ATLANTA - Let’s say you bought your present home in November of 2018, just about a year ago. You wanted a fixed-rate loan, so you selected a reputable lender, who offered a 30-year loan fixed at 4.75% interest rate. You borrowed $200,000, so your monthly principal and interest payment is around $1,043.
Since then, you’ve heard me say a hundred times right here that rates have dropped and you should refinance, and even though rates are lower today, you were discouraged to find out just how much lenders charge for the refinance.
You called your current lender, and they offered to refinance your current balance (essentially $200,000) at a new lower interest rate of 3.5% per annum. Your new payments drop to about $898, a monthly savings of $145. This is a no-brainer, right?
Not so fast. Your lender is requiring a full new loan application, including a new appraisal and a new full loan package, costing you a full new set of “closing costs” of up to 3% of the loan amount, or about $6,000.
At this rate, even though the monthly payments are reduced by $145, it will take over three years for you to break even. So you come to the conclusion that you will stick with the loan you have and save the closing costs of $6,000.
But there may be another option!
What if your lender offered to simply modify your existing loan from your current interest rate to simply lower the rate from 4.75% down to 3.5%. No formal application, no new appraisal, no origination fees and no new set of closing costs?
Well, I can’t promise that your current lender is willing to do this, but it’s worth asking about. It might save you thousands of dollars!
It’s called a LOAN MODIFICATION, and it usually not offered as an option to existing borrowers like you and me. That’s because the lender wants to keep you on the hook for the higher interest rate as long as possible.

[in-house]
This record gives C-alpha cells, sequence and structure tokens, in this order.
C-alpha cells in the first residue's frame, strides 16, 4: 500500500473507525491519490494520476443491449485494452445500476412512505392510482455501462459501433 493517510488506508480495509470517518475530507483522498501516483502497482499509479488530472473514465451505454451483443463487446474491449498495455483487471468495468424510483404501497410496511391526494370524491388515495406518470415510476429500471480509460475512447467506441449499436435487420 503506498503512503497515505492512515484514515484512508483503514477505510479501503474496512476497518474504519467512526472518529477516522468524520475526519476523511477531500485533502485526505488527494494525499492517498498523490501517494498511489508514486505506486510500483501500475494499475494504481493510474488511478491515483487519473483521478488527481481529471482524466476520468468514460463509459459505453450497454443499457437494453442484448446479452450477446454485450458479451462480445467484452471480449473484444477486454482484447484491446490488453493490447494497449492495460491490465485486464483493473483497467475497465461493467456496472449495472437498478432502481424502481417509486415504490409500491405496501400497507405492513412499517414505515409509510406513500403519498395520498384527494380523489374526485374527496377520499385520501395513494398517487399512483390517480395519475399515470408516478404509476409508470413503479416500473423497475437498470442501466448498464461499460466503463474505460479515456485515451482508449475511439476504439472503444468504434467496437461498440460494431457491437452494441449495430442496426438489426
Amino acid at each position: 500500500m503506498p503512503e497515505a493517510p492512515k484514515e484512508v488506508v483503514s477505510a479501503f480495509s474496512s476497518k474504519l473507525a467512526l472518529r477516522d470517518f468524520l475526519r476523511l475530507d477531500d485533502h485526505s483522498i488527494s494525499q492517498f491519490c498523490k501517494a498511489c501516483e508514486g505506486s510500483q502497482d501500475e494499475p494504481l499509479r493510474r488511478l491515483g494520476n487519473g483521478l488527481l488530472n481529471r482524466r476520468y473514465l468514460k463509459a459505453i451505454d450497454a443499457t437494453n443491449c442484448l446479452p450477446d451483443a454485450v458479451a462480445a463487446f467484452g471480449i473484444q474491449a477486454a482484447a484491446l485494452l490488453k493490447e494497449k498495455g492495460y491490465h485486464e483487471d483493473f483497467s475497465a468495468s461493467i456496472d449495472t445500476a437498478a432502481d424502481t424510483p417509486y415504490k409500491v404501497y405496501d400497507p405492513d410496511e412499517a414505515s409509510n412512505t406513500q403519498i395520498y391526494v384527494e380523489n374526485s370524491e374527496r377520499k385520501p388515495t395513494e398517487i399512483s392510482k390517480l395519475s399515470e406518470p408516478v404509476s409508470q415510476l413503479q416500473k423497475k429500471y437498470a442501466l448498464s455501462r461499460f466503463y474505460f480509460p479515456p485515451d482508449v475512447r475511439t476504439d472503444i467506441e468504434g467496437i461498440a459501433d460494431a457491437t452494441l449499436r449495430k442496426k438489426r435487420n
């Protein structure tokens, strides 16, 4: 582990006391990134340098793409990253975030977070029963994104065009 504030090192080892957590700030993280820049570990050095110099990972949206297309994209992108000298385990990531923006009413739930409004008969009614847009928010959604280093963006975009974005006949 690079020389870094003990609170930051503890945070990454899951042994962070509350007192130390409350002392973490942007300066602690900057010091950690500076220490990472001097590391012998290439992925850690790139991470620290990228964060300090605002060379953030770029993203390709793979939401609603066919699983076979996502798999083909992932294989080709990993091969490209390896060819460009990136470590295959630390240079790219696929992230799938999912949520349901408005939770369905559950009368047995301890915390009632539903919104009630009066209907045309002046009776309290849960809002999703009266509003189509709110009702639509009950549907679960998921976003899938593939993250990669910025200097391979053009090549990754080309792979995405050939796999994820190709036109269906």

But rather than lose you altogether as a good customer, your current lender MAY offer you a LOAN MODIFICATION, but usually only if you ask.
So let’s assume your lender ADMITS that a modification is available. If this is the case, the lender need only draw up a few documents to change the numbers in the original loan documents. This is in contrast to the huge pile of documentation that confronts you at a typical new loan origination.
By eliminating everything from the appraisal to the origination fee to the closing statement itself, a tremendous amount of money is saved. And typically, the lender charges you just the expenses it incurs for the modification, a much simpler and streamlined process.
Here is what you need to know about loan modifications:
1. They are usually offered ONLY on loans held in portfolio, and are often limited to loans with a clean payment history.
2. Lenders do not typically advertise that they offer modifications, as they prefer that you get a new refinance loan and thus pay a full new set of closing costs. You’ll have to ASK.
3. Some lenders will turn down a modification if anything other than the rate has changed. For example, if there has been a divorce, or the property lines have been modified.
4. In many cases, the lender will send you the documents, and require that you sign them before a Notary Public. Often, no attorney is necessary. That saves money as well.
BOTTOM LINE: Depending on your existing home lender’s policies, you may be able to MODIFY your current loan rather than force you to pay much more for a complete refinance application. Your savings may be in the thousands of dollars.